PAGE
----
A flat roof has a significantly shorter lifespan than a pitched roof. The lack of angle on this type of roof provides the opportunity for water and debris to collect on the surface with nowhere to go. Prolonged exposure to puddles of water or stubborn dirt will result in a more frequent need for replacement.
The longevity of a flat roof averages between 15 and 20 years. However, this number can decrease based on materials. Modified bitumen roofs, in particular, have a shorter average lifespan at 10 to 15 years.
More Routine Maintenance
With more exposure to the elements comes more frequent maintenance. Flat roofs require routine cleaning, checks, and repairs to remain in good conditioning throughout the year.
When you have a flat roof, it’s essential to have proper drainage in place. Contrary to pitched roofs, there is nowhere for excess water to run off naturally. As a result, you will need to ensure your drains are clear to get rid of standing water.
In addition to moisture, flat roofs can collect dirt, leaves, branches, and more. It’s the responsibility of the homeowner to regularly sweep the surface to clear this debris.
The roof is not the only area to look out for. When you have a flat roof, it’s essential to keep up with the surrounding trees. If you have any overhanging branches, they can damage the surface or destroy pieces of it during a storm.
Flat roofs need to be recoated once every 5 to 10 years. Damage from the sun’s UV rays, rain, snow, and hail will eventually wear down the surface. To maintain the condition of your roof for the maximum of 20 years, these maintenance tasks are necessary to stay on top of.
More Prone to Leaks
Since flat roofs have no angle on the surface, water from rain, snow, and ice has nowhere to go. Although most homes have a drainage system in place for this purpose, this cannot remove 100% of standing water.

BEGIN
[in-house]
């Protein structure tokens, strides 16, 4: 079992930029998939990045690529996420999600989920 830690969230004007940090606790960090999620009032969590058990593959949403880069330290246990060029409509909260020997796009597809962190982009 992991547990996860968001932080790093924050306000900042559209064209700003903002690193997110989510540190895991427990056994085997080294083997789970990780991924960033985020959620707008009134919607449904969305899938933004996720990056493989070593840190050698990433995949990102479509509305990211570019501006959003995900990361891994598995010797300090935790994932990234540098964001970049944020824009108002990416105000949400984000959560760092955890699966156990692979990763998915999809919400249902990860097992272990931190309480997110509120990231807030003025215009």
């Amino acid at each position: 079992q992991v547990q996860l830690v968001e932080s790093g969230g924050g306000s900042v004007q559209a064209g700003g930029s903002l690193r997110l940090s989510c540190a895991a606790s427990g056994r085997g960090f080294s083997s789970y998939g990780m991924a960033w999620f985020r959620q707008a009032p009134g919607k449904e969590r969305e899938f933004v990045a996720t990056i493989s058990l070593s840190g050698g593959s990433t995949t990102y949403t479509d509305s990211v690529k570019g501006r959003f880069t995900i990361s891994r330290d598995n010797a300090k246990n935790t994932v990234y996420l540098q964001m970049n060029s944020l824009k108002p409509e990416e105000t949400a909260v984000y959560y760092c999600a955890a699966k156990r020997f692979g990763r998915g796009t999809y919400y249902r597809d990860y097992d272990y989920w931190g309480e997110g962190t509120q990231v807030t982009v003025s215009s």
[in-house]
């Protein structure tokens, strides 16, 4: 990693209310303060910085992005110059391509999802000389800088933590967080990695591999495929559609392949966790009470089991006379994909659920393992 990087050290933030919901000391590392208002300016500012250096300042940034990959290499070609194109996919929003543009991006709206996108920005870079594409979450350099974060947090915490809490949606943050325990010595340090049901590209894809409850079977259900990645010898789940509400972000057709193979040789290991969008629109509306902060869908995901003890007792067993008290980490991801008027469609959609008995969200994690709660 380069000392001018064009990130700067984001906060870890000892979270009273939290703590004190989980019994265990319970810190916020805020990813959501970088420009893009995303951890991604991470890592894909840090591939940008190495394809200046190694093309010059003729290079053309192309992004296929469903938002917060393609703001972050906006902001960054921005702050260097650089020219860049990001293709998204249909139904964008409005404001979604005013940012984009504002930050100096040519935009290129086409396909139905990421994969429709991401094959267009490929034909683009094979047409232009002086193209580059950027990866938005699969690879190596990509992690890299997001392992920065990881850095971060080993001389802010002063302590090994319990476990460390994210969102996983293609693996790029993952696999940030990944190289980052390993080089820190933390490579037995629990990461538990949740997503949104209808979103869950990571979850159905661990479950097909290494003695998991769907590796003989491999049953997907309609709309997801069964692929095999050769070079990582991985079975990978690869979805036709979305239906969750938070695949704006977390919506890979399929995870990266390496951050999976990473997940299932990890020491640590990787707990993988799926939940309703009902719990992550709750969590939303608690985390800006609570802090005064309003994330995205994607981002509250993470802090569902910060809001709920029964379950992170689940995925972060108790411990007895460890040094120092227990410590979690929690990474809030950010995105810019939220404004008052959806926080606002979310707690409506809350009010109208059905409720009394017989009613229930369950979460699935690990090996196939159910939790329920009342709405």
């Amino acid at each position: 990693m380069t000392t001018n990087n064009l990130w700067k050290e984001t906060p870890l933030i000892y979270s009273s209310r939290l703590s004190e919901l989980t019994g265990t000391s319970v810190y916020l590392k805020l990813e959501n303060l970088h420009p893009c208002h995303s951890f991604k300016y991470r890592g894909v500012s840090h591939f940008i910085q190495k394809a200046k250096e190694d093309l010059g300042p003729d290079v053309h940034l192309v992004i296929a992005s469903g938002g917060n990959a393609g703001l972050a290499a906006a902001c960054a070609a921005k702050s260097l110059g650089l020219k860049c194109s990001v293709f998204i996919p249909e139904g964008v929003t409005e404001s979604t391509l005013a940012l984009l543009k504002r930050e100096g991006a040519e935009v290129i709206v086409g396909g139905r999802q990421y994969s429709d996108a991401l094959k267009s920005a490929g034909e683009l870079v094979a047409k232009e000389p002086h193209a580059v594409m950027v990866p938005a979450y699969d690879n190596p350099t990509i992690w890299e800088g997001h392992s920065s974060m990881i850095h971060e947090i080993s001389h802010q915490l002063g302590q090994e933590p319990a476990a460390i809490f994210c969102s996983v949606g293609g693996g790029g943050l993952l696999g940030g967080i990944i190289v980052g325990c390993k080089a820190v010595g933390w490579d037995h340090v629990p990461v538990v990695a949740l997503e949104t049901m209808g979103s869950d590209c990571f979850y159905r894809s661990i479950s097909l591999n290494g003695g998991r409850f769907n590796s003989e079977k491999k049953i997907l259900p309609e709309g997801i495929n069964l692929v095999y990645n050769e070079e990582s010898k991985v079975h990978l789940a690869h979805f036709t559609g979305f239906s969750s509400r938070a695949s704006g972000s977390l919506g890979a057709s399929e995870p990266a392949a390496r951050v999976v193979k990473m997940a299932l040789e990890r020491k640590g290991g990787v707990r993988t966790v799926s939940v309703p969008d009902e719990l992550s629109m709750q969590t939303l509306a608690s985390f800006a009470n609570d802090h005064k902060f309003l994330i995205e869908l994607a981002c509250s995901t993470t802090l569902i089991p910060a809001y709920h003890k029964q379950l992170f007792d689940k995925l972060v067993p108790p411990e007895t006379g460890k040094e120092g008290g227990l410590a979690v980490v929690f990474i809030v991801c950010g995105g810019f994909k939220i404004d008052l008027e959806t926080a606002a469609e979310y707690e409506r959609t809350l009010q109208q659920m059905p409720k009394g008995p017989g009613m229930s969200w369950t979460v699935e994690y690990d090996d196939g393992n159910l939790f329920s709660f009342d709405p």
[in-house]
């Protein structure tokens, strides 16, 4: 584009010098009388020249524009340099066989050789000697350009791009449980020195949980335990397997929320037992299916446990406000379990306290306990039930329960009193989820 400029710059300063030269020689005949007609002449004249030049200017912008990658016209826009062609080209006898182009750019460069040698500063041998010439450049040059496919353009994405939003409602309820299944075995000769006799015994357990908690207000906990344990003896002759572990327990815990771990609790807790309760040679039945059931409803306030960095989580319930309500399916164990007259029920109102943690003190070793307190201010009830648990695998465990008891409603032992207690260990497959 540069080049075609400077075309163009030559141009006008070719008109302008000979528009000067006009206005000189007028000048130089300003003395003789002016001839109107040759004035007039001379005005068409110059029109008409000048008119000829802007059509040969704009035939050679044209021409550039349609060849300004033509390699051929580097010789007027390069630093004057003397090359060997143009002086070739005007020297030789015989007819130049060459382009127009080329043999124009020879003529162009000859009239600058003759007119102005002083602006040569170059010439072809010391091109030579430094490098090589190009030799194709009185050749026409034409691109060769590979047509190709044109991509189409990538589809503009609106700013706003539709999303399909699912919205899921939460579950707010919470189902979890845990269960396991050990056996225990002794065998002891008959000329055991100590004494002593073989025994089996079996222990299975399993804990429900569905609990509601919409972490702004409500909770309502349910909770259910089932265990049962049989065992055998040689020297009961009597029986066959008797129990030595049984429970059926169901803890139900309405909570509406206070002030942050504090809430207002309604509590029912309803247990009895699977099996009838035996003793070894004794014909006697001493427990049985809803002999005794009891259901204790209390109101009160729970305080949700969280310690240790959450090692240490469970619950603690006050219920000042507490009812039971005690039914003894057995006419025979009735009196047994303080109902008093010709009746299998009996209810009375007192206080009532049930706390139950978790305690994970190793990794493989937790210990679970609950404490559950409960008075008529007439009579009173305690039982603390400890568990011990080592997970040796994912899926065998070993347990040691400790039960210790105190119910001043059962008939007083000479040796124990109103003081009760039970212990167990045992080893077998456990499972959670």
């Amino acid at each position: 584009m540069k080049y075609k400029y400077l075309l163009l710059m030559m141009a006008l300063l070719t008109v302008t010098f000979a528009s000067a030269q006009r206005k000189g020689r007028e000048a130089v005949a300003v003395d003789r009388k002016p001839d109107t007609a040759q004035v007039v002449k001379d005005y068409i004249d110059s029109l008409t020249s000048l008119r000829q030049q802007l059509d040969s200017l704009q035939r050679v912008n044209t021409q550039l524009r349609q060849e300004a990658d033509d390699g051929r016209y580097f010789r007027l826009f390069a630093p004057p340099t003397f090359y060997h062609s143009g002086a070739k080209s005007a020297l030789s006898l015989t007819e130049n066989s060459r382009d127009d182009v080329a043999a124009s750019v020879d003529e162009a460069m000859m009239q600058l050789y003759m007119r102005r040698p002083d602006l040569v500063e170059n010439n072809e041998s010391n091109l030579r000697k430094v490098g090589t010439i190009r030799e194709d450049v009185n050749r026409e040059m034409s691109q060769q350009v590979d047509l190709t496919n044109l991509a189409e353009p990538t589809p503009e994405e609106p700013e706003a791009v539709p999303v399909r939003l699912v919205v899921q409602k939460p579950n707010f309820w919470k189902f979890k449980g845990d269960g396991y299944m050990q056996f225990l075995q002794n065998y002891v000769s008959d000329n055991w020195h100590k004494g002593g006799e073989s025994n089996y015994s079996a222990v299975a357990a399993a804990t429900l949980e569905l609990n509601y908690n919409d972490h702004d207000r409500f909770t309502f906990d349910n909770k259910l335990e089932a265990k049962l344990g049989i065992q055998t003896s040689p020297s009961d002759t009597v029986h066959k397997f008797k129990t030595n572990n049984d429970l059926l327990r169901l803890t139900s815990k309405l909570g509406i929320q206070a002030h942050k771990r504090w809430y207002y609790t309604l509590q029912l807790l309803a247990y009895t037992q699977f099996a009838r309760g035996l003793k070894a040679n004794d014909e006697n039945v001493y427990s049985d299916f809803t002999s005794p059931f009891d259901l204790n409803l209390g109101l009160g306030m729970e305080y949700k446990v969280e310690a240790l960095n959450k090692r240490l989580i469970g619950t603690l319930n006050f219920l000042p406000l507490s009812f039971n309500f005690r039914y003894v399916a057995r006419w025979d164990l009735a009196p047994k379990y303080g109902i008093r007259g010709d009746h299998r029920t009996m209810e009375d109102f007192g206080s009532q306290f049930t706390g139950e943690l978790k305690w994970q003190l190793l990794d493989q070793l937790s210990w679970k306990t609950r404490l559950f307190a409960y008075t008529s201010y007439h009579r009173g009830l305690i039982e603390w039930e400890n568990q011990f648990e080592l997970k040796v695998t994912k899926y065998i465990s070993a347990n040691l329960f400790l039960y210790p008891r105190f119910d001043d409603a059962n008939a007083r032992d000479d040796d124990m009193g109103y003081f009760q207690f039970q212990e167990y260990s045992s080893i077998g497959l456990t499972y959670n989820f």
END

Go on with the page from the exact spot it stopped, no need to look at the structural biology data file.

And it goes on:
Puddles of water on the surface of a roof can easily travel to other areas, especially when there is a crack or opening. This is why flat roofs are more prone to leaks than their pitched counterparts.
Price Comparison of Flat vs. Pitched Roof
As previously explained, there is a sharp contrast in the price for a pitched roof vs a flat one. Pitched roofs are double the cost of flat roofs in many instances, however, the final cost will depend on a variety of factors. The following table will provide a more in-depth understanding of the average costs involved for both roofs.
Which Roof Should You Choose?
Deciding which type of roof to install in your new home is a tough choice for any homeowner to make, however, it must be done. The right choice for you will depend on how much you are willing to spend on installation, the maintenance tasks you are comfortable with, and the benefits that are most important.
A pitched roof is the best choice if you’re going for a classic curb appeal with the design of your home. This is the ideal option for less maintenance and replacement costs, however, your budget must support the higher price for installation.
A flat roof can help you achieve a modern look in your new home, offering plenty of opportunities to get creative with the design or maximize your interior space. If your budget is limited, you should go with a flat roof to save money.
Pitched roofs are generally the better option when it comes to quality, longevity, and durability. Flat roofs are gratifying at first, but they are more susceptible to leaks and can decrease the value of your home when it’s time to sell. Although they cost more upfront, a pitched roof will provide a better return on your investment.
Overall, each roof option has its pros and cons. It’s up to you as the homeowner to decide which features you want to enjoy, and the disadvantages you’re willing to deal with. We hope this guide has equipped you with all the necessary knowledge to feel empowered in your decision between a flat roof vs a pitched roof for your next project.
Ruben has a diverse background in the home services industry, with experience running a construction company, a kitchen and bath showroom, and a moving and relocation company. This breadth of experience has provided him with a wealth of knowledge and expertise in various areas of home improvement in general and specifically in the heating and plumbing niche.